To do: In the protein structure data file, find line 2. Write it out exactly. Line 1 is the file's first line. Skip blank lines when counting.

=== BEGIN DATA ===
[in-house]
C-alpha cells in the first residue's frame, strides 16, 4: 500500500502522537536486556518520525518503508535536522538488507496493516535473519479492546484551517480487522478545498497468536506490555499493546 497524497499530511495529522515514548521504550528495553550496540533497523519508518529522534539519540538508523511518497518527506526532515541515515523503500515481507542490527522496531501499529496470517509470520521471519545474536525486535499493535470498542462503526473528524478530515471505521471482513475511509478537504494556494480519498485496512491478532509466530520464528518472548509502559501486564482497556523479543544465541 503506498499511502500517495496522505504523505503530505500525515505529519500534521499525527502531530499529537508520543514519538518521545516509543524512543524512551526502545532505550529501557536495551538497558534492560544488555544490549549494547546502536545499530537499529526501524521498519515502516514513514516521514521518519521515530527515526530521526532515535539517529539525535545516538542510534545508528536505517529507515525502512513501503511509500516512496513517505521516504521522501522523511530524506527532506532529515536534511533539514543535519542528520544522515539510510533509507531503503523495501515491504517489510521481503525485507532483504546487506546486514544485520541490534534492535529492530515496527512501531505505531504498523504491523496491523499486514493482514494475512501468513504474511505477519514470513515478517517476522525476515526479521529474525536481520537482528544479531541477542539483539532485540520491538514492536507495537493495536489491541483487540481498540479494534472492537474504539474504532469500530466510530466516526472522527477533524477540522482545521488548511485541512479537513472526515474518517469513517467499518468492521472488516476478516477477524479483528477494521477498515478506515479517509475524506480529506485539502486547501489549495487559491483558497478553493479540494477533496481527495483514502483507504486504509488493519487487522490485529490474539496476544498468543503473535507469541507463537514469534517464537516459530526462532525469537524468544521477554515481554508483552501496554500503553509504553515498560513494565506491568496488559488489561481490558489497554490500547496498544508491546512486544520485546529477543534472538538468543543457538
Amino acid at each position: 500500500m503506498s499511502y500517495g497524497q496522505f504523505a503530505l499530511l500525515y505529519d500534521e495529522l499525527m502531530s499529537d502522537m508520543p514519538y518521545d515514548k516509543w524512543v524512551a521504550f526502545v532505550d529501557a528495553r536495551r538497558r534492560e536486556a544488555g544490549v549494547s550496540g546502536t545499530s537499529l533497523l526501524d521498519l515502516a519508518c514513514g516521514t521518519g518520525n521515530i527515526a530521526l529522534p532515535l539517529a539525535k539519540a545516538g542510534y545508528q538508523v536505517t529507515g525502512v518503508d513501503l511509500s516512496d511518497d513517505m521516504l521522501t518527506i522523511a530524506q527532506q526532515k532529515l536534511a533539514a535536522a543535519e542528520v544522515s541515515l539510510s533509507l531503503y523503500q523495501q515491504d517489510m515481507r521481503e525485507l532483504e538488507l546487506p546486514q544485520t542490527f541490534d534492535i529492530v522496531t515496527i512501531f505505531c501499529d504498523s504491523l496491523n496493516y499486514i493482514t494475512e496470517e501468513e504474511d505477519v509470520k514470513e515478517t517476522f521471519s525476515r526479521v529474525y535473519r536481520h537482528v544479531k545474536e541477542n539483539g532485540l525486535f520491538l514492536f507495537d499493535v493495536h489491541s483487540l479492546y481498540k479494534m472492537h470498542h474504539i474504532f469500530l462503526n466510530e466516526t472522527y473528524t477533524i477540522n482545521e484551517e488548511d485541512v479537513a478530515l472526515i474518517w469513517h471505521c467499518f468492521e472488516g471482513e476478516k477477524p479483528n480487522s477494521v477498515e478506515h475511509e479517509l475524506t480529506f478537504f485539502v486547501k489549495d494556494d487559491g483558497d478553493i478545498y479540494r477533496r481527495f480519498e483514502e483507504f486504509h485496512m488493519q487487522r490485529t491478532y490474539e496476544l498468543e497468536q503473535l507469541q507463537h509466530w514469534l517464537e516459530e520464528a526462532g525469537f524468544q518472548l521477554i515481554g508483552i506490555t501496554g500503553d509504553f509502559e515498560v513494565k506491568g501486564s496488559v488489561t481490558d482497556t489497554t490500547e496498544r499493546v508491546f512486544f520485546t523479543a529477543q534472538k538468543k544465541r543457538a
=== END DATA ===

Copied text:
C-alpha cells in the first residue's frame, strides 16, 4: 500500500502522537536486556518520525518503508535536522538488507496493516535473519479492546484551517480487522478545498497468536506490555499493546 497524497499530511495529522515514548521504550528495553550496540533497523519508518529522534539519540538508523511518497518527506526532515541515515523503500515481507542490527522496531501499529496470517509470520521471519545474536525486535499493535470498542462503526473528524478530515471505521471482513475511509478537504494556494480519498485496512491478532509466530520464528518472548509502559501486564482497556523479543544465541 503506498499511502500517495496522505504523505503530505500525515505529519500534521499525527502531530499529537508520543514519538518521545516509543524512543524512551526502545532505550529501557536495551538497558534492560544488555544490549549494547546502536545499530537499529526501524521498519515502516514513514516521514521518519521515530527515526530521526532515535539517529539525535545516538542510534545508528536505517529507515525502512513501503511509500516512496513517505521516504521522501522523511530524506527532506532529515536534511533539514543535519542528520544522515539510510533509507531503503523495501515491504517489510521481503525485507532483504546487506546486514544485520541490534534492535529492530515496527512501531505505531504498523504491523496491523499486514493482514494475512501468513504474511505477519514470513515478517517476522525476515526479521529474525536481520537482528544479531541477542539483539532485540520491538514492536507495537493495536489491541483487540481498540479494534472492537474504539474504532469500530466510530466516526472522527477533524477540522482545521488548511485541512479537513472526515474518517469513517467499518468492521472488516476478516477477524479483528477494521477498515478506515479517509475524506480529506485539502486547501489549495487559491483558497478553493479540494477533496481527495483514502483507504486504509488493519487487522490485529490474539496476544498468543503473535507469541507463537514469534517464537516459530526462532525469537524468544521477554515481554508483552501496554500503553509504553515498560513494565506491568496488559488489561481490558489497554490500547496498544508491546512486544520485546529477543534472538538468543543457538